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From his comments in Household Furniture it also appears that Hope was motivated by the view that some early nineteenth century neo-classical interpretations had failed to capture the beauty or the spirit of the antique13.


According to David Watkin and Philip Hewat-Joboor (2008, p.13), Hope was on a mission having embarked on „a lifelong battle to impose his taste and style on England‟. Despite Hope‟s self confidence, many of his pieces were bulky and ostentatious and not necessarily suitable for domestic use. George Smith, a cabinet- maker operating in London at the turn of the century, writing for the Edinburgh Review, described Hope‟s work as, „a chaos of symbols and effigies which no man can interpret who has not the whole Pantheon at his finger ends‟ (Collard, 2000, p. 97). Within twelve months Smith had taken the works of Hope, Sheraton and the French designers and condensed their designs and classical motifs into a single volume entitled, „A Collection of Designs for Household Furniture‟. According to Ralph Edwards (1964, p. 680), Smith had „standardised the Regency Style‟. Following the publication of Smith‟s book in 1808 the neo-classical designs that had originated in the French courts and been modified by Holland and Hope were being manufactured by cabinet-makers of London.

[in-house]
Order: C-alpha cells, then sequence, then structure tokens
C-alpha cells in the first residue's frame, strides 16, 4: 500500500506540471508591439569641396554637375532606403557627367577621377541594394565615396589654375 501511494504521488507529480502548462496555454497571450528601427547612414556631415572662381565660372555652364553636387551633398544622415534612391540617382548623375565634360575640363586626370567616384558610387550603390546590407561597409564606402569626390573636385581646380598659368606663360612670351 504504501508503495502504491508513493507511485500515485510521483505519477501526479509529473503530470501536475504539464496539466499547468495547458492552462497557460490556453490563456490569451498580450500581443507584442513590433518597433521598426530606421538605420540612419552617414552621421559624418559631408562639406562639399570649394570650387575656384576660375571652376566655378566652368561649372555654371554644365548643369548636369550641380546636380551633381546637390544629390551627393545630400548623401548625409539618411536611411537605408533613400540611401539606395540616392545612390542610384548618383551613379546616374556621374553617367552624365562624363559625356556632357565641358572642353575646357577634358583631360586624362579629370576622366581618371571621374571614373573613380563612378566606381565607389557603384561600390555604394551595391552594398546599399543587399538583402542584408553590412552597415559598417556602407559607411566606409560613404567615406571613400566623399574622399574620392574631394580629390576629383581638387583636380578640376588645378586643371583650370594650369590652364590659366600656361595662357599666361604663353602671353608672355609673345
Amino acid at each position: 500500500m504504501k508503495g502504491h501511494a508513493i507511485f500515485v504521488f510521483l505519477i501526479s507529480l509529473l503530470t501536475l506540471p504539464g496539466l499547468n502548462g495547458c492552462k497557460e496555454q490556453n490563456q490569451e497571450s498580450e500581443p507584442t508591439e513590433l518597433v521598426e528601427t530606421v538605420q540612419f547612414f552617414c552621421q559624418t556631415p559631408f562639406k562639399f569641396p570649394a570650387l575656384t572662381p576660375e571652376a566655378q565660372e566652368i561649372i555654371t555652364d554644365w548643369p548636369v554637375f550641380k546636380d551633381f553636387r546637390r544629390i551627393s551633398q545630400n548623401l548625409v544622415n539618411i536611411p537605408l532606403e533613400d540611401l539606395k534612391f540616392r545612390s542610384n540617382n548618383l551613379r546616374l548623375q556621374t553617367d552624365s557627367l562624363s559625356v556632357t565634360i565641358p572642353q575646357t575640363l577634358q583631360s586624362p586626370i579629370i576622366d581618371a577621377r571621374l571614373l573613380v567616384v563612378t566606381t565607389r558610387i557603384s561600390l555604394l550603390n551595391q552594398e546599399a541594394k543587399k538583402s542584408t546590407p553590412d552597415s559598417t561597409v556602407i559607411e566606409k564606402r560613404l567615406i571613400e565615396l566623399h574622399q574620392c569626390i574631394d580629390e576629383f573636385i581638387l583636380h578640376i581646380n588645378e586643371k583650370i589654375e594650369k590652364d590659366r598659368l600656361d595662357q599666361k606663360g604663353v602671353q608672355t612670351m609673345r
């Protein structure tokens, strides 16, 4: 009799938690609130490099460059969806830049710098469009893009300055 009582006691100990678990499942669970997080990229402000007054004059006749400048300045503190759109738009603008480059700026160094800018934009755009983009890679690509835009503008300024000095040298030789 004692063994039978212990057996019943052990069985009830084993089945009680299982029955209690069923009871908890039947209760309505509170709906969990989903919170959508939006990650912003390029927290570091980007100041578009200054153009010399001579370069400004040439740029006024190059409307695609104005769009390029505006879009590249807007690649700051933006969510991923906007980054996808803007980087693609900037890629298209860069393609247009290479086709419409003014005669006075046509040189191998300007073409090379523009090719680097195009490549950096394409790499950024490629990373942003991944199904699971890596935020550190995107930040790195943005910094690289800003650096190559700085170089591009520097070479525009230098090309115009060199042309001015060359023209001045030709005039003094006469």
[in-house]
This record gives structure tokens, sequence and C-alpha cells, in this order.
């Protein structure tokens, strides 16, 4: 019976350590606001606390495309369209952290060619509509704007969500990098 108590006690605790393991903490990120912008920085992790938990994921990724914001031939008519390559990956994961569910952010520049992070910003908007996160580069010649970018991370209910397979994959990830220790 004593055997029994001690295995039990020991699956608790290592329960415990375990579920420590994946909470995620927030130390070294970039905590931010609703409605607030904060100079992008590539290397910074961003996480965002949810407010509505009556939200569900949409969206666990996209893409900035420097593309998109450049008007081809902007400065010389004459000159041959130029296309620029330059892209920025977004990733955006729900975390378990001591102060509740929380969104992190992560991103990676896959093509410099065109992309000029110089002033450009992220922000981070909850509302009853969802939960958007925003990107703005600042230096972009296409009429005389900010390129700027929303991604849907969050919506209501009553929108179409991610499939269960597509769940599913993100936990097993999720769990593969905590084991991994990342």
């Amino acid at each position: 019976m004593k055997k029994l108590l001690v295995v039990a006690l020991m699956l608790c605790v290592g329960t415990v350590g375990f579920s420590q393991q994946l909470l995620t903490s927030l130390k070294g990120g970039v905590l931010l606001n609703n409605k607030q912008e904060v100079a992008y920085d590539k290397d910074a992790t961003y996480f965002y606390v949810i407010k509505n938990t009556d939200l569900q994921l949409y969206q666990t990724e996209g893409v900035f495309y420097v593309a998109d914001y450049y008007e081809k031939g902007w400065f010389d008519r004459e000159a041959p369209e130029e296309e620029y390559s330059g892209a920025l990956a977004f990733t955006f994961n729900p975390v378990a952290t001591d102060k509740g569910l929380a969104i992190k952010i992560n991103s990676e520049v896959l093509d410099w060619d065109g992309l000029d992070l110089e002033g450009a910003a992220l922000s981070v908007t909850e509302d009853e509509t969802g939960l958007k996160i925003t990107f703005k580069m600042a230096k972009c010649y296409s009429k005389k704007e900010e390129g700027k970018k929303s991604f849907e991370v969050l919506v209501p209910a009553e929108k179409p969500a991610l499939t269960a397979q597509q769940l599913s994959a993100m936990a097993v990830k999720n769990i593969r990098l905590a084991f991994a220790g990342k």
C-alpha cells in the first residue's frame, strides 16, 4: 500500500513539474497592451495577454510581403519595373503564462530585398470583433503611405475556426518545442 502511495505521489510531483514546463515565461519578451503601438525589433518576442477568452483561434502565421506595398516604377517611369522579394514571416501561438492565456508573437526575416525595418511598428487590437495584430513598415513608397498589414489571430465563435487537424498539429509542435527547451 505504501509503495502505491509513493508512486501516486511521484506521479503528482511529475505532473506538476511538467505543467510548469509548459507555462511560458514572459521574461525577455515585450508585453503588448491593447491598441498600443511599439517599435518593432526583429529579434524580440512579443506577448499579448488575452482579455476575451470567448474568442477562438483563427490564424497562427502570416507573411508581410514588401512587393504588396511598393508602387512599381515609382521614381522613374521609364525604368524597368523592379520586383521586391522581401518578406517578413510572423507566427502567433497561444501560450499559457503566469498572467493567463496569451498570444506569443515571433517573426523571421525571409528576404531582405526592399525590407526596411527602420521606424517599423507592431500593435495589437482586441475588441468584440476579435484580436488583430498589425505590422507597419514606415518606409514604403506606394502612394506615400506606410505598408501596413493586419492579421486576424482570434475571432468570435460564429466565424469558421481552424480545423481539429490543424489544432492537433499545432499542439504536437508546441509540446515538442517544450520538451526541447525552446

It was also during the second half of the eighteenth century that a succession of talented, German-born cabinet-makers arrived at the French courts. Jean-François Oeben, Jean-Henri Riesener and David Roentgen had successively introduced the households of Louis XV and Louis XVI to a wide range of finely made and exquisitely finished mechanical furniture. The ingenuity of these cabinet-makers, especially David Roentgen14, who became master cabinet-maker to Marie Antoinette, created a fascination for spring and lever-operated drawers and secret compartments. One of Roentgen‟s desks was even referred to by Goethe when he wrote, „At one pull all kinds of springs and latches come into play and ... compartments spring forward simultaneously or in rapid succession‟ (Huth, 1974, p. 43). Examples of mechanical furniture produced for the French courts during this period include the „Table à la Bourgogne‟, a mechanical chest of drawers that transforms into a writing desk and bookcase. This theatrical multi-purpose „meubles à surprises‟ (furniture of surprises) was made by Oeben ca. 1760 for the Duc de Bourgogne who was the eldest son of Louis XV (Linley, 1996, pp. 118-119).


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